“Game on,” Tyler says, a playfully wicked smile forming on his lips as he snags the ball from Frankie. “Let’s see what you’re made of, birthday boy!”

“Bring it!” Frankie challenges back.

“Let’s get you guys some teammates first, eh?” Amanda interjects. “Before you two rain down Armageddon on this poor lawn here all on your own.”

“Sure thing, Aunty Am.”


The phone rings and Sonny goes back inside to get it. Elizabeth follows him down the hallway for a bit, but then finds her way back to the reading party.

“Yeah?” He hangs his head when he hears her voice. “Yeah, yeah it’s good that you’re out of the tank, C, but –“

He listens carefully to the slurred words on the other line.

“No. You’re not coming here. You’re not ruining this for them.” How dare she call like this?

Well, at least she called. She could have just shown up.

Somehow the twins’ mother, Carlotta got released from jail, went through her arraignment on Lord knows what charges, and proceeded to get drunk immediately. He’s livid.

“I don’t care if they’re your kids –“

He sees the two little brown eyes of Emma peeping around the corner and makes a quick motion to shoo her away with his hand. She shouldn’t be hearing this. No one should.

And he’s trying so hard not to yell. “Look, C. Get yourself straightened out and maybe we’ll let you see the kids after dinner, but I swear to God if you’re still drunk by then, they’re staying with us tonight.”

The eyes peep around the corner again but he doesn’t notice.

“I don’t care if it’s their birthday!” His nostrils flare. “Yes, I do realize it’s a once in a lifetime thing. But YOU messed that up. YOU should have thought about that last night. About maybe trying to be sober for their special day so you don’t ruin it for them.”

He whimpers a little and slumps against the wall. “I just can’t anymore.”

He hangs up the phone and puts a hand over his face.

Emma steps into the kitchen.

“Emma, I said get out of here!”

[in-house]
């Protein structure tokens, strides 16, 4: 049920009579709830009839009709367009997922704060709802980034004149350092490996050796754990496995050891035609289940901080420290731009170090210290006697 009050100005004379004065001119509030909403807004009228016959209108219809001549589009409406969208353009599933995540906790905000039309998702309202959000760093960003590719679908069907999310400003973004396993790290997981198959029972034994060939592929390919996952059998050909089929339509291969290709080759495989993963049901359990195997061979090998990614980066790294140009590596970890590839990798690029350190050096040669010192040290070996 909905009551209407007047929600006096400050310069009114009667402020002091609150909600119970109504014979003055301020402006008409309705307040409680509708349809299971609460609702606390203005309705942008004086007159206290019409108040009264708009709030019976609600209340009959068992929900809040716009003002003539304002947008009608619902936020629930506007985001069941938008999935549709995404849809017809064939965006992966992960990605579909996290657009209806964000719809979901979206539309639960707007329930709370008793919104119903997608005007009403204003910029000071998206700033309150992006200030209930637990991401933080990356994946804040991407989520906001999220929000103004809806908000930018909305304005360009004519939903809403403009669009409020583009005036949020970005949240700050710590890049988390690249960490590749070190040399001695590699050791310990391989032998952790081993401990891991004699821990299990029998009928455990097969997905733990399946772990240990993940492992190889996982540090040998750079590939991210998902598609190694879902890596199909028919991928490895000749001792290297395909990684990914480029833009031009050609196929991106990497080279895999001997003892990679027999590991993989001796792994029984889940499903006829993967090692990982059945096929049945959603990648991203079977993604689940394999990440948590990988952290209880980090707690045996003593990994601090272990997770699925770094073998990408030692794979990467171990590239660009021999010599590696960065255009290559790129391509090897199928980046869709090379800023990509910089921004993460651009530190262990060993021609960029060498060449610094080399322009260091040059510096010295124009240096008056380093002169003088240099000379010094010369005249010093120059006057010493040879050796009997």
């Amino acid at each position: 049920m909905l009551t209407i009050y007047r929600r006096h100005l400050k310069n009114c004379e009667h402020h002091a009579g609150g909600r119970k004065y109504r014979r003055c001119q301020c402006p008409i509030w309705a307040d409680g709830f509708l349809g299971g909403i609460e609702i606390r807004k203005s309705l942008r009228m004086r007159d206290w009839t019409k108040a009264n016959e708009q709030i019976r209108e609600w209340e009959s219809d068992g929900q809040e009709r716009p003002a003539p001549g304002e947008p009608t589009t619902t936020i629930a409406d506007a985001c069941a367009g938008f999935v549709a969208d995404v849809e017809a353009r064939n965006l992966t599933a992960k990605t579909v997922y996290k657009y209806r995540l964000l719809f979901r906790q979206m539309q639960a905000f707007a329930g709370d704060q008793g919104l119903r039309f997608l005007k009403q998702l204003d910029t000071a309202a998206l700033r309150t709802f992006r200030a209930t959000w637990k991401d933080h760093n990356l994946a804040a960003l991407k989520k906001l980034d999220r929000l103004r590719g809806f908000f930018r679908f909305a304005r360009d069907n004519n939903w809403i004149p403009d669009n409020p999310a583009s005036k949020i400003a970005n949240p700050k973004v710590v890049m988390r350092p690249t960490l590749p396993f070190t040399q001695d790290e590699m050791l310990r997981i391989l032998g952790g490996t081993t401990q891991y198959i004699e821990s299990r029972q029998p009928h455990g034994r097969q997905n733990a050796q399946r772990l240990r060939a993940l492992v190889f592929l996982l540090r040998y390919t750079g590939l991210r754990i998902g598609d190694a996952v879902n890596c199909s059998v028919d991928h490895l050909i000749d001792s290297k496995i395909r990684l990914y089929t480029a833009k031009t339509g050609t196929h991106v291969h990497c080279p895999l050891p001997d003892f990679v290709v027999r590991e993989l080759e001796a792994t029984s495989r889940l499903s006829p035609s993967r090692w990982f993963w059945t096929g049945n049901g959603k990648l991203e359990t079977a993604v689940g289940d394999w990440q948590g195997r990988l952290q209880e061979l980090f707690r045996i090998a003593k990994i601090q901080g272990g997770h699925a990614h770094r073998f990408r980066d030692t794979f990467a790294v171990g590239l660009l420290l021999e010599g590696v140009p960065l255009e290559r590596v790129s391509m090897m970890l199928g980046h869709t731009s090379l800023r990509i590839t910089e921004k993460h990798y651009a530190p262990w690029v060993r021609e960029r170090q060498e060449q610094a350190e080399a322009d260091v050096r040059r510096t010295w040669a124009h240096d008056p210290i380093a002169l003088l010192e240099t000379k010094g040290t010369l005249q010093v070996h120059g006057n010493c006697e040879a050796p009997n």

She flees.


“Hey, what’s wrong?” Amanda asks as soon as she comes into the kitchen and sees her husband slumped against the wall, just staring off into space.

“We alone?”

“Uh, not quite,” Amanda says as Jesse pops out from behind her.

“Hi Daddy!”

“Hey there, Jesse girl. Helping your mom with the football?”

“Yeah, and Frankie’s going to teach me more when the party’s over. So I’m waiting to play. Let the big kids play first, right Mommy?”

“That’s more your Dad’s rule. If the big kids want to let you play with them –“

“Hey, what are you teaching her now?”

“Not your childhood trauma. Obviously,” she gives him a wry look. “I played with the big kids no problem.”

“What, are you saying you were more mature than me?”

“Perhaps I was just less silly.”

“What’s wrong with silly?” He actually looks hurt for a second, but then plays silly-uber-goober with Jesse for a few seconds, just to prove his point.

“I love you, silly,” Amanda says, and kisses him. Kisses him silly. Then she grabs a huge bowl of quartered oranges for “half-time” out of the fridge.

“Jesse, can you take these out to the yard for the boys? I’m going to stay in here for a bit, okay?”

“Okay!” She looks elated at being given such a responsibility as she takes the bowl from her mother’s hands.

When she’s gone Amanda turns back to her husband. “Hey, what is it? What’s going on?”

“My cousin,” he says darkly.

“Oh no,” Amanda’s face gets that drawn look that seems to be reserved for when her sister, Kim messes up or when they have to deal with Carlotta.

“Yeah.” Sonny wrings his hands in agitation. “She just couldn’t be sober. Not even for today.”

“She called?”

“Yeah. Freshly released from jail and drunk as a skunk. I wonder what she did this time. She had an arraignment, remember?”

“Yeah.”

“And then she’s drinking again –?” His hands curl into fists.

“Hey,” Amanda says, placing a hand on his shoulder, looking him straight in the eye. “We got this. Okay?”

He nods and envelops her in a hug.

“We got those kids. We won’t let Carlotta hurt them.”

“I don’t think we can prevent that,” he says. “I think it’s too late. No matter how happy they look sometimes . . .”

“No, you’re right,” she acknowledges, remembering Frannie from earlier that day. Her fear. She strokes his head, trying to soothe him. “But we can minimize it. Provide them with a safe place they can always go to. And adults they can rely on.”

“But will it be enough?” He pulls away from her, a worried look in his eye.

“I hope so.”

Chapter Text

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Amanda goes back to the football party and Sonny goes back to the reading party. He finds all the girls facing Elizabeth, their books down, some of them with looks of total awe on their faces, just staring at the older girl.

“Finally!” Frannie says, perking up when she sees him. “Will you puh-lease get this party back on track, Uncle Sonny?”

“Huh?”

“They’re not talking about books, they’re talking about BOYS!” Frannie dramatically flops onto some pillows.

“My boyfriend, sorry,” Elizabeth says sheepishly.

“And mine,” someone else pipes up.

“He’s just a potential,” Elizabeth corrects her. “Mine is an actual.”

“Ugh.”